It has been my practice for many years now to take Trinity Sunday as an opportunity to do some real in-depth exposition of theology. In modern Christian community we’ve by and large lost the art and practice of theology. We prefer simple statements like “everything happens for a reason” that when overused become trite, and discourage asking big questions and expecting big answers in return.
The mystery of God is vast, beautiful and terrifying. Tapping into the complexity of God is a good thing even if we only take the care to do it once Sunday a year.
Trinity Sunday is a festival whose sole focus is a theological concept: God is one and God is three. It’s a theological construct that has it’s foundations in the scriptures, but which took theologians to flesh out through the centuries and millennia. In many ways the theology of Trinity is still being fleshed out.
It’s tempting to take the day as a reprise of the theme of the Holy Spirit (which should have been covered the week prior in Pentecost), as the Third Member of the Trinity is the one that is most forgotten in mainstream Christianity. Our lessons for this Sunday go a long way to encouraging such practice.
However, it isn’t just the Holy Spirit that we look at today, but the whole Trinity: Father, Son, and Holy Spirit.
You can’t get too far into the theology of the Trinity without running smack-dab into unspeakable mystery or conveniently-simplified-heresy. No, God isn’t like H2O which exists in three physical states. (Modalism) No, God isn’t just like a pretzel. Or a clover leaf.
God is three. God is one. At the same time.
Our Gospel lesson from John this week gives us a firm foundation to stand on in the midst of mystery. Jesus said that he had many things left unsaid, and yet he had to leave them unsaid. We couldn’t bear them.
That’s a strong statement of human limitation. We literally can’t bear some of the very things that God would dearly like to share with us.
Like the inability for a human to see God face to face, we have a precondition that keeps us from bearing the fullness of God.
And, we know that. And we know that that very precondition has gotten us in trouble from time to time. It’s why we ate the apple. It’s why we built the tower. It’s why we stood before Pilate and shouted ‘crucify him.’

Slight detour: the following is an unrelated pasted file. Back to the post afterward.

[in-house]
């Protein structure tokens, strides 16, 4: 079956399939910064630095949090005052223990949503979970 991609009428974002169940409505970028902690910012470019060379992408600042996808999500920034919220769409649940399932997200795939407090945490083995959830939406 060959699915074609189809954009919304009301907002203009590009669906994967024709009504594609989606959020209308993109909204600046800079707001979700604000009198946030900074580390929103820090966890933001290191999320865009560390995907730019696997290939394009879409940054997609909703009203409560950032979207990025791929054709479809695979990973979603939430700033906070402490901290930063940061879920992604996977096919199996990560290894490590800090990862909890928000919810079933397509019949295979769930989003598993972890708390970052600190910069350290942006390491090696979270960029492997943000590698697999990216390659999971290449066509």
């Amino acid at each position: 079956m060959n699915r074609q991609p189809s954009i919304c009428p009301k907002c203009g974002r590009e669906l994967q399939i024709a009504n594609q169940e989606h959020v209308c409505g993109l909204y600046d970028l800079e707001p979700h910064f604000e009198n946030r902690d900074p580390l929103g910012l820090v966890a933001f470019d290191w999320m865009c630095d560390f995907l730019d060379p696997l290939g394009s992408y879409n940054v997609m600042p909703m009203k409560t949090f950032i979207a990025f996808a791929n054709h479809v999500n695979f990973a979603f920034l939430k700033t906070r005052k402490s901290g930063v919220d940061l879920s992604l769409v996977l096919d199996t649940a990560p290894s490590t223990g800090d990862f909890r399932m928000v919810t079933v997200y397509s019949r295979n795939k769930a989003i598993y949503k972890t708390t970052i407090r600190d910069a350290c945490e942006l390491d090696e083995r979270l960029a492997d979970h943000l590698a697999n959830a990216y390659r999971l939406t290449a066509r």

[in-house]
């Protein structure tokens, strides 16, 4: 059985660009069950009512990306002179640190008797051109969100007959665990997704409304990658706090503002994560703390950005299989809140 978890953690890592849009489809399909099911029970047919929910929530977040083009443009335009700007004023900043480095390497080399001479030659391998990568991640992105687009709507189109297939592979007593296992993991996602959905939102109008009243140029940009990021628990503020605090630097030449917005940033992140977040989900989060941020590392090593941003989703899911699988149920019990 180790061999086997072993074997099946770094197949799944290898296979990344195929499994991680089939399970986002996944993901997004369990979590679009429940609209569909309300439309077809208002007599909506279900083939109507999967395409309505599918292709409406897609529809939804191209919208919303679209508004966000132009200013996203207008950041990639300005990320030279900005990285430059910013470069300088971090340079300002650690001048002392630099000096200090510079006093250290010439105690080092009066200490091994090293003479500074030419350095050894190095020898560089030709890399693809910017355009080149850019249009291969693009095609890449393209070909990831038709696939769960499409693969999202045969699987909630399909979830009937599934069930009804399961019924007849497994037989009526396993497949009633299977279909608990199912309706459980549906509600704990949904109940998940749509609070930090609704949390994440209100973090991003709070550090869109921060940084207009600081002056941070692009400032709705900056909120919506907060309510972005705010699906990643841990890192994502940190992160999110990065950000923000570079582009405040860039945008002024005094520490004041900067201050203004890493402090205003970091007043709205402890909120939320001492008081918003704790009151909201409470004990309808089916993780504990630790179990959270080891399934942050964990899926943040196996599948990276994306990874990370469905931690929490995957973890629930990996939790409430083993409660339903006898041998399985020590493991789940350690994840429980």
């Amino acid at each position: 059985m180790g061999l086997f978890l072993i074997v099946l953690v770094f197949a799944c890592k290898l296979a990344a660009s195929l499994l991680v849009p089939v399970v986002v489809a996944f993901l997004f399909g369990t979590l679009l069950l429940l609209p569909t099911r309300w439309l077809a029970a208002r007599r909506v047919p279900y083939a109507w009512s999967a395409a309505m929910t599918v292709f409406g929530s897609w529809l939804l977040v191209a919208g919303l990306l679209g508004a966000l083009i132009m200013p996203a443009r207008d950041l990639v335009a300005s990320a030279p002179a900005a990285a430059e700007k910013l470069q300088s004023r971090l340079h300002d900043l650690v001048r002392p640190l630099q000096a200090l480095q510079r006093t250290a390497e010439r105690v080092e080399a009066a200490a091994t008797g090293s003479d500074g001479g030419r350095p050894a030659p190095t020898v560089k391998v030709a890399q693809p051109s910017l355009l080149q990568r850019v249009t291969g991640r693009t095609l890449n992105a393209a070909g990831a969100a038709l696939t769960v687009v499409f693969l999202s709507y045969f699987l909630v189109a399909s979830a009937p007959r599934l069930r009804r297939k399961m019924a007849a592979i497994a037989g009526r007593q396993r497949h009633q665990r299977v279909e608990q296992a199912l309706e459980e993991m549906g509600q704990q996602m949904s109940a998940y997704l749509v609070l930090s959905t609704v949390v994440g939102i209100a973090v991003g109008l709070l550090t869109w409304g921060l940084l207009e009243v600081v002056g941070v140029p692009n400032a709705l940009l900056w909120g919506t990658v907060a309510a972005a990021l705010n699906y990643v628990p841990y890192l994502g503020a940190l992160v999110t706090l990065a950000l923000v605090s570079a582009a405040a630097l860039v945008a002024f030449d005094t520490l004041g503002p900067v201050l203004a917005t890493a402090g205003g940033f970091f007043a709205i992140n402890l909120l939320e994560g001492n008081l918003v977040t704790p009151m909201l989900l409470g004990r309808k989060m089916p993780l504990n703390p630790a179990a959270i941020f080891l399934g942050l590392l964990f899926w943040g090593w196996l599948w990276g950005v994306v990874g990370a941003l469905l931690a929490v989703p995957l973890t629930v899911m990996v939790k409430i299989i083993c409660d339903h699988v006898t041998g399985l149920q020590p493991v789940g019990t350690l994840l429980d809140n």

Deep down we know that we can’t know it all, or bear it all, but we just can’t help but try.
So much for brands of faith that claim to have all the answers. Just another attempt at a tower to heaven, left confounded.
We can’t bear everything. That’s where we are. That’s reality.
Deal with it.
But, it also says something of God. The fullness of God surpasses what is bearable.
One strain of our faith always seeks to remind us that God is very near, very close. He walks with us in the garden. He leads us through the desert. He makes his home in the Temple. He takes on flesh and dwells among us. He is shepherd, He is lamb, He is the Light we see by. He wipes every tear from our eyes.
And yet, there is that other annoying strand of our faith that says that God is beyond our knowing. No tower is large enough. God is in the Tabernacle resting upon the mercy seat, but we dare not peek in. He is going where we cannot go.
And in the middle of that taught line of tension is where we live our faith.
We sing and he walks with me and he talks with me, and he tells me I am his own and a moment later we sing immortal, invisible, God only wise.
God is friend and God is a mighty fortress.
And that is the let-down we are all faced with on Trinity Sunday.
We can have fun with Athanasius and Arius, we can break out Greek words like homoousias and perichoresis, and maybe even try to get our money’s worth from our theological education. But, at the end of the day we will be left with the gap between us and the unknowable.
That which we are unable to bear.
And all that we have to comfort ourselves with is the knowledge that this great God who made the universe and all that is in it, who is one and three, and who was, and is, and is to come: loves us deeply, passionately and intimately.
On second thought, that’s not so bad.